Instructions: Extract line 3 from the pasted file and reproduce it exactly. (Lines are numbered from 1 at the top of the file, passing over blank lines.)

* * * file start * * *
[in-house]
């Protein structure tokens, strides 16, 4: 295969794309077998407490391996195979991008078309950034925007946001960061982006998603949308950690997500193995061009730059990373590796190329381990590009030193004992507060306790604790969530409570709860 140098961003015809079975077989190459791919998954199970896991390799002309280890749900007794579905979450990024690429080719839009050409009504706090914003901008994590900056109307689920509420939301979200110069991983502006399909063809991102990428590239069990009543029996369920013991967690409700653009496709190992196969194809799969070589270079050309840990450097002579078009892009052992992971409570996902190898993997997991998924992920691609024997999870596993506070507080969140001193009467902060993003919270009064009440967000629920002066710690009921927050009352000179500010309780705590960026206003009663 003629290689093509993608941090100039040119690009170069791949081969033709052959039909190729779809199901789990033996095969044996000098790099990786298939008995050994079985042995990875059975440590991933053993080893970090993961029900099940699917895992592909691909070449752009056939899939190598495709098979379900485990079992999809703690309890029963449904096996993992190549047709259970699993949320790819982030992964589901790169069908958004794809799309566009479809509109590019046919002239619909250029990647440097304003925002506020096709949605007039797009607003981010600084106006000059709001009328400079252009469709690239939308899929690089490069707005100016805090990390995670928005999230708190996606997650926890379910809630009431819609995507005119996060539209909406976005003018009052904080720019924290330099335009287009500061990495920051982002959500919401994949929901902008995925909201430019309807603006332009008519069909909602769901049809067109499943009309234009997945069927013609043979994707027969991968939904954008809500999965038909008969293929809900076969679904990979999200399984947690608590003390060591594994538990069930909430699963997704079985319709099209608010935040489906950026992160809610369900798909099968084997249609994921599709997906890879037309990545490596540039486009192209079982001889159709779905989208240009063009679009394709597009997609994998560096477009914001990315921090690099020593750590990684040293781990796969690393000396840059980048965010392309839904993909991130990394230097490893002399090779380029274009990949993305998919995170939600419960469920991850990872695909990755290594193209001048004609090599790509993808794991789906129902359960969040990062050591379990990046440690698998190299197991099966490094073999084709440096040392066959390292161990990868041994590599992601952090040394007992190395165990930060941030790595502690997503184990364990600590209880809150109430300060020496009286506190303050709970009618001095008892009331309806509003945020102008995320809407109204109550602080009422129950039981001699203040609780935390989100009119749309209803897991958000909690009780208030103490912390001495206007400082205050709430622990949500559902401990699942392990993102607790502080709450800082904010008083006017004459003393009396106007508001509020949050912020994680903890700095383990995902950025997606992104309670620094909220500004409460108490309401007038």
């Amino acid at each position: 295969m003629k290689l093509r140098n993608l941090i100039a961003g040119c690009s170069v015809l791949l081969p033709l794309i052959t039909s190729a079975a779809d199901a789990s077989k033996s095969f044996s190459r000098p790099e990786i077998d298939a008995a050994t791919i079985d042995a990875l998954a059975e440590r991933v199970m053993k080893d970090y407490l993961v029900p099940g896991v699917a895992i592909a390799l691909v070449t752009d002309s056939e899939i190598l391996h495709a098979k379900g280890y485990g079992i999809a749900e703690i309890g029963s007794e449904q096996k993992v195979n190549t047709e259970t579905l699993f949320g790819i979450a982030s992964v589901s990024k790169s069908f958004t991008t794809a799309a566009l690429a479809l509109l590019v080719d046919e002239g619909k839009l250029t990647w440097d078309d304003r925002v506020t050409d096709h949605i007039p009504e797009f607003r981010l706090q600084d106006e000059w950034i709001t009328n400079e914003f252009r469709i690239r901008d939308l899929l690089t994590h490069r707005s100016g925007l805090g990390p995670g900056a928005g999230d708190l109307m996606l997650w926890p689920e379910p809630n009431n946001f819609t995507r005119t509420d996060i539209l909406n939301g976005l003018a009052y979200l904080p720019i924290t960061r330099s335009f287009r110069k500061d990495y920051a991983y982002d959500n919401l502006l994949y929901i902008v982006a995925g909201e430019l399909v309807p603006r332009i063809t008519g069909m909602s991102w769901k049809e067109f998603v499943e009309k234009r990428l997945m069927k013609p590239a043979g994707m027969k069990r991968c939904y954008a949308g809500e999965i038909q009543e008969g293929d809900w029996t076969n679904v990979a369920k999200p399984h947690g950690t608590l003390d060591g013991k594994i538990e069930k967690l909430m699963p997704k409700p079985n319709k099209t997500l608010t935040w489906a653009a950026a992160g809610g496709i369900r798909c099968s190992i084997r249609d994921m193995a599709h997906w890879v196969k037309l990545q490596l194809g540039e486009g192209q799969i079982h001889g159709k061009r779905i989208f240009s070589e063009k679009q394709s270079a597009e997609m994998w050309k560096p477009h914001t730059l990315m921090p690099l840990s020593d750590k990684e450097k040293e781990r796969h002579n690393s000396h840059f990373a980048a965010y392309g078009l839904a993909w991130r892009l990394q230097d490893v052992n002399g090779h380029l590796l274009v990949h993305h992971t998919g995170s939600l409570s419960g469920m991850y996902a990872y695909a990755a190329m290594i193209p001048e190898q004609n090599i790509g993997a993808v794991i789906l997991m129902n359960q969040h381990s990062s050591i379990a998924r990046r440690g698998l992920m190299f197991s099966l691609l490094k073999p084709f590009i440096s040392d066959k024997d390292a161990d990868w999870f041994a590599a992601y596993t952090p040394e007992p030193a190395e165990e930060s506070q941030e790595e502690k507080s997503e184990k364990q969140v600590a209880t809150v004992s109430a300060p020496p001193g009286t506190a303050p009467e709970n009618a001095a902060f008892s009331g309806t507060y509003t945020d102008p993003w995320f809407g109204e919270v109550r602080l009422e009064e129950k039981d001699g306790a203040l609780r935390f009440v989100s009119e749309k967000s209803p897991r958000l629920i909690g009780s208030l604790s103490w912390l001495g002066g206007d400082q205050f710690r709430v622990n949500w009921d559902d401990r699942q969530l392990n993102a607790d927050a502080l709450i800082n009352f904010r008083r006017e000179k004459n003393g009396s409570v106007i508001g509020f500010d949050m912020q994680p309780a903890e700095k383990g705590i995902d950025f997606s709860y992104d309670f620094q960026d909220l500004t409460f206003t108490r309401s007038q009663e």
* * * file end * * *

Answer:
């Amino acid at each position: 295969m003629k290689l093509r140098n993608l941090i100039a961003g040119c690009s170069v015809l791949l081969p033709l794309i052959t039909s190729a079975a779809d199901a789990s077989k033996s095969f044996s190459r000098p790099e990786i077998d298939a008995a050994t791919i079985d042995a990875l998954a059975e440590r991933v199970m053993k080893d970090y407490l993961v029900p099940g896991v699917a895992i592909a390799l691909v070449t752009d002309s056939e899939i190598l391996h495709a098979k379900g280890y485990g079992i999809a749900e703690i309890g029963s007794e449904q096996k993992v195979n190549t047709e259970t579905l699993f949320g790819i979450a982030s992964v589901s990024k790169s069908f958004t991008t794809a799309a566009l690429a479809l509109l590019v080719d046919e002239g619909k839009l250029t990647w440097d078309d304003r925002v506020t050409d096709h949605i007039p009504e797009f607003r981010l706090q600084d106006e000059w950034i709001t009328n400079e914003f252009r469709i690239r901008d939308l899929l690089t994590h490069r707005s100016g925007l805090g990390p995670g900056a928005g999230d708190l109307m996606l997650w926890p689920e379910p809630n009431n946001f819609t995507r005119t509420d996060i539209l909406n939301g976005l003018a009052y979200l904080p720019i924290t960061r330099s335009f287009r110069k500061d990495y920051a991983y982002d959500n919401l502006l994949y929901i902008v982006a995925g909201e430019l399909v309807p603006r332009i063809t008519g069909m909602s991102w769901k049809e067109f998603v499943e009309k234009r990428l997945m069927k013609p590239a043979g994707m027969k069990r991968c939904y954008a949308g809500e999965i038909q009543e008969g293929d809900w029996t076969n679904v990979a369920k999200p399984h947690g950690t608590l003390d060591g013991k594994i538990e069930k967690l909430m699963p997704k409700p079985n319709k099209t997500l608010t935040w489906a653009a950026a992160g809610g496709i369900r798909c099968s190992i084997r249609d994921m193995a599709h997906w890879v196969k037309l990545q490596l194809g540039e486009g192209q799969i079982h001889g159709k061009r779905i989208f240009s070589e063009k679009q394709s270079a597009e997609m994998w050309k560096p477009h914001t730059l990315m921090p690099l840990s020593d750590k990684e450097k040293e781990r796969h002579n690393s000396h840059f990373a980048a965010y392309g078009l839904a993909w991130r892009l990394q230097d490893v052992n002399g090779h380029l590796l274009v990949h993305h992971t998919g995170s939600l409570s419960g469920m991850y996902a990872y695909a990755a190329m290594i193209p001048e190898q004609n090599i790509g993997a993808v794991i789906l997991m129902n359960q969040h381990s990062s050591i379990a998924r990046r440690g698998l992920m190299f197991s099966l691609l490094k073999p084709f590009i440096s040392d066959k024997d390292a161990d990868w999870f041994a590599a992601y596993t952090p040394e007992p030193a190395e165990e930060s506070q941030e790595e502690k507080s997503e184990k364990q969140v600590a209880t809150v004992s109430a300060p020496p001193g009286t506190a303050p009467e709970n009618a001095a902060f008892s009331g309806t507060y509003t945020d102008p993003w995320f809407g109204e919270v109550r602080l009422e009064e129950k039981d001699g306790a203040l609780r935390f009440v989100s009119e749309k967000s209803p897991r958000l629920i909690g009780s208030l604790s103490w912390l001495g002066g206007d400082q205050f710690r709430v622990n949500w009921d559902d401990r699942q969530l392990n993102a607790d927050a502080l709450i800082n009352f904010r008083r006017e000179k004459n003393g009396s409570v106007i508001g509020f500010d949050m912020q994680p309780a903890e700095k383990g705590i995902d950025f997606s709860y992104d309670f620094q960026d909220l500004t409460f206003t108490r309401s007038q009663e």